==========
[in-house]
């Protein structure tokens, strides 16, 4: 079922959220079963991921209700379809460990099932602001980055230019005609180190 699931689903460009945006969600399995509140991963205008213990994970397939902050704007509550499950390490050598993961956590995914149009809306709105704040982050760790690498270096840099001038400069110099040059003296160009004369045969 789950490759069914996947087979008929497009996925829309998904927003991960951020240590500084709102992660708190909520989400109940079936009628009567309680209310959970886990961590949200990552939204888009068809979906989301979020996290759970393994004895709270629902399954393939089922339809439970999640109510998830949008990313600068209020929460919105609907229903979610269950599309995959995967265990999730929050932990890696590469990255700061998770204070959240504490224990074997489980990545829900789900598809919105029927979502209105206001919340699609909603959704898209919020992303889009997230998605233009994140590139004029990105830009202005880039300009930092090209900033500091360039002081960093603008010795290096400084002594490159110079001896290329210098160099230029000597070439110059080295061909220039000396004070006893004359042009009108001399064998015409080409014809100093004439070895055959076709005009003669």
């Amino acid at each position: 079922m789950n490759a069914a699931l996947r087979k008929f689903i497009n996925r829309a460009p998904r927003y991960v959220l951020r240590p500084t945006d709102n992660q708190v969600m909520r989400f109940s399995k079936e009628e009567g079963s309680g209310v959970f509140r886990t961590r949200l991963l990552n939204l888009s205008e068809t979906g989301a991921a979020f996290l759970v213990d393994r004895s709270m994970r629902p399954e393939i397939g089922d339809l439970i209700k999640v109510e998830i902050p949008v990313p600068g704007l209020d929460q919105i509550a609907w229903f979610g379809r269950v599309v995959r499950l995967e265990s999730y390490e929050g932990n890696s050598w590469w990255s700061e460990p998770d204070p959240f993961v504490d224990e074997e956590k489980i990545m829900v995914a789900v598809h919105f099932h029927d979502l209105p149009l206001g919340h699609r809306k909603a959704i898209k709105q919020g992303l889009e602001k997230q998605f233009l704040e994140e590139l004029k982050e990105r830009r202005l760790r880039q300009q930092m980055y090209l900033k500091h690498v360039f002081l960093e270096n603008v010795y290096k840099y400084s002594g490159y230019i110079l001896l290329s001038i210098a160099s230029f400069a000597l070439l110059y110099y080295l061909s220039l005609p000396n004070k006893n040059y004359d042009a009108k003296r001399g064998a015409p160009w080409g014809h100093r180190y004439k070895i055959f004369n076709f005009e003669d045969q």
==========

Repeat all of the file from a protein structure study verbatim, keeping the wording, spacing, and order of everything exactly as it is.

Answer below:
[in-house]
């Protein structure tokens, strides 16, 4: 079922959220079963991921209700379809460990099932602001980055230019005609180190 699931689903460009945006969600399995509140991963205008213990994970397939902050704007509550499950390490050598993961956590995914149009809306709105704040982050760790690498270096840099001038400069110099040059003296160009004369045969 789950490759069914996947087979008929497009996925829309998904927003991960951020240590500084709102992660708190909520989400109940079936009628009567309680209310959970886990961590949200990552939204888009068809979906989301979020996290759970393994004895709270629902399954393939089922339809439970999640109510998830949008990313600068209020929460919105609907229903979610269950599309995959995967265990999730929050932990890696590469990255700061998770204070959240504490224990074997489980990545829900789900598809919105029927979502209105206001919340699609909603959704898209919020992303889009997230998605233009994140590139004029990105830009202005880039300009930092090209900033500091360039002081960093603008010795290096400084002594490159110079001896290329210098160099230029000597070439110059080295061909220039000396004070006893004359042009009108001399064998015409080409014809100093004439070895055959076709005009003669």
């Amino acid at each position: 079922m789950n490759a069914a699931l996947r087979k008929f689903i497009n996925r829309a460009p998904r927003y991960v959220l951020r240590p500084t945006d709102n992660q708190v969600m909520r989400f109940s399995k079936e009628e009567g079963s309680g209310v959970f509140r886990t961590r949200l991963l990552n939204l888009s205008e068809t979906g989301a991921a979020f996290l759970v213990d393994r004895s709270m994970r629902p399954e393939i397939g089922d339809l439970i209700k999640v109510e998830i902050p949008v990313p600068g704007l209020d929460q919105i509550a609907w229903f979610g379809r269950v599309v995959r499950l995967e265990s999730y390490e929050g932990n890696s050598w590469w990255s700061e460990p998770d204070p959240f993961v504490d224990e074997e956590k489980i990545m829900v995914a789900v598809h919105f099932h029927d979502l209105p149009l206001g919340h699609r809306k909603a959704i898209k709105q919020g992303l889009e602001k997230q998605f233009l704040e994140e590139l004029k982050e990105r830009r202005l760790r880039q300009q930092m980055y090209l900033k500091h690498v360039f002081l960093e270096n603008v010795y290096k840099y400084s002594g490159y230019i110079l001896l290329s001038i210098a160099s230029f400069a000597l070439l110059y110099y080295l061909s220039l005609p000396n004070k006893n040059y004359d042009a009108k003296r001399g064998a015409p160009w080409g014809h100093r180190y004439k070895i055959f004369n076709f005009e003669d045969q």